What is an LGBT Ally?

An ally to the Lesbian, Gay, Bisexual, & Transgender (LGBT) community is any person who affirms the experiences and rights of LGBT People. Allies make a conscious effort to fight heterosexism, homophobia, biphobia, and transphobia.

Any person, regardless of sexual orientation, gender identity or gender expression, can be an LGBT Ally. Allies are a key part of the work of the Resource Center and help us extend our reach beyond our grasp.

Steps to Becoming an Ally

In relation to issues of oppression, an ally is defined as “a person who is a member of the ‘dominant’ or ‘majority’ group who works to end oppression in his or her personal and professional life through support of, and as an advocate with and for, the oppressed population.” The following are four basic levels of ally development and are related specifically to becoming and ally to lesbian, gay, bisexual, transgender, and questioning persons.

Awareness is the first level. It is important to become more aware of who you are and how you are different from and similar to lesbian, gay, bisexual and transgender people. Such awareness can be gained through conversations with LGBTQ individuals, attending awareness building workshops, reading about LGBT culture, and by self-examination.

Knowledge/education is the second level. You must begin to acquire knowledge about sexual orientation and what the experience is for LGBT people in this country. This step includes learning about laws, policies and practices and how they affect LGBT persons in addition to educating yourself about LGBT culture and the norms of this community.

Skills make up the third level. This area is the one in which people often fall short because of fear or lack of resources or support. You must develop skills in communicating the knowledge that you have learned. These skills can be acquired through attending workshops, role playing situations with friends, developing support connections, and practicing interventions or awareness training in safe settings. An example may include confronting a student after hearing them tell a homophobic joke.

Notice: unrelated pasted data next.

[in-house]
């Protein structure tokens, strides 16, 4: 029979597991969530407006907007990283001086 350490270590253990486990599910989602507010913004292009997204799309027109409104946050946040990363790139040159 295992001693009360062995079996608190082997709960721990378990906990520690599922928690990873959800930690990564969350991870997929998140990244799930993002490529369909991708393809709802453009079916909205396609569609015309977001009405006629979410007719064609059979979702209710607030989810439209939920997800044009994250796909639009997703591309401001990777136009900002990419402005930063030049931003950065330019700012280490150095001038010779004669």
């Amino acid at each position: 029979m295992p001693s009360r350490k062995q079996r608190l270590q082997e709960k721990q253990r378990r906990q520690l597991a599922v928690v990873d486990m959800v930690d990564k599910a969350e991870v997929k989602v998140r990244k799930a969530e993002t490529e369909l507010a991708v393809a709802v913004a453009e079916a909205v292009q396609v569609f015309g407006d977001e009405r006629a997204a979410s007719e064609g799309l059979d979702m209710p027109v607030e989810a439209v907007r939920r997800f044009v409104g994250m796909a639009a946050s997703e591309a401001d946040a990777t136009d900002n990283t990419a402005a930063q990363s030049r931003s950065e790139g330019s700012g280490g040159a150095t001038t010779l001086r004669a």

Action is the last but most important level. This is the most frightening step. There are many challenges and liabilities for heterosexuals in taking actions to end oppression of LGBT people. However, action is, without a doubt, the only way that we can affect change in the society as a whole; for, if we keep our awareness, knowledge, and skills to ourselves, we deprive the rest of the world of what we have learned, thus keeping them from having the fullest possible life.

Becoming an Ally at Lawrence Tech

There are many opportunities to learn how to be a better ally on campus as well as in your community. As part of our mission to create and maintain a safe campus environment, we have created a continually-growing list of Allies On Campus. To be included in this list you must first participate in our Project Safe Training. After completing the training, you will be offered the opportunity to be included on our Allies list and will receive the Blue Devil Project Safe logo to hang on the door or window of your office, identifying you as a campus ally.

List of Allies On Campus 

Kim Jerdine
Director of Residence Life
University Housing
Taubman Student Services Center, C404

Dr. Scott Schneider
Associate Professor of Physics
Natural Sciences
Science Building, S234

Ally Groups and Organizations

 LGBT Resource Center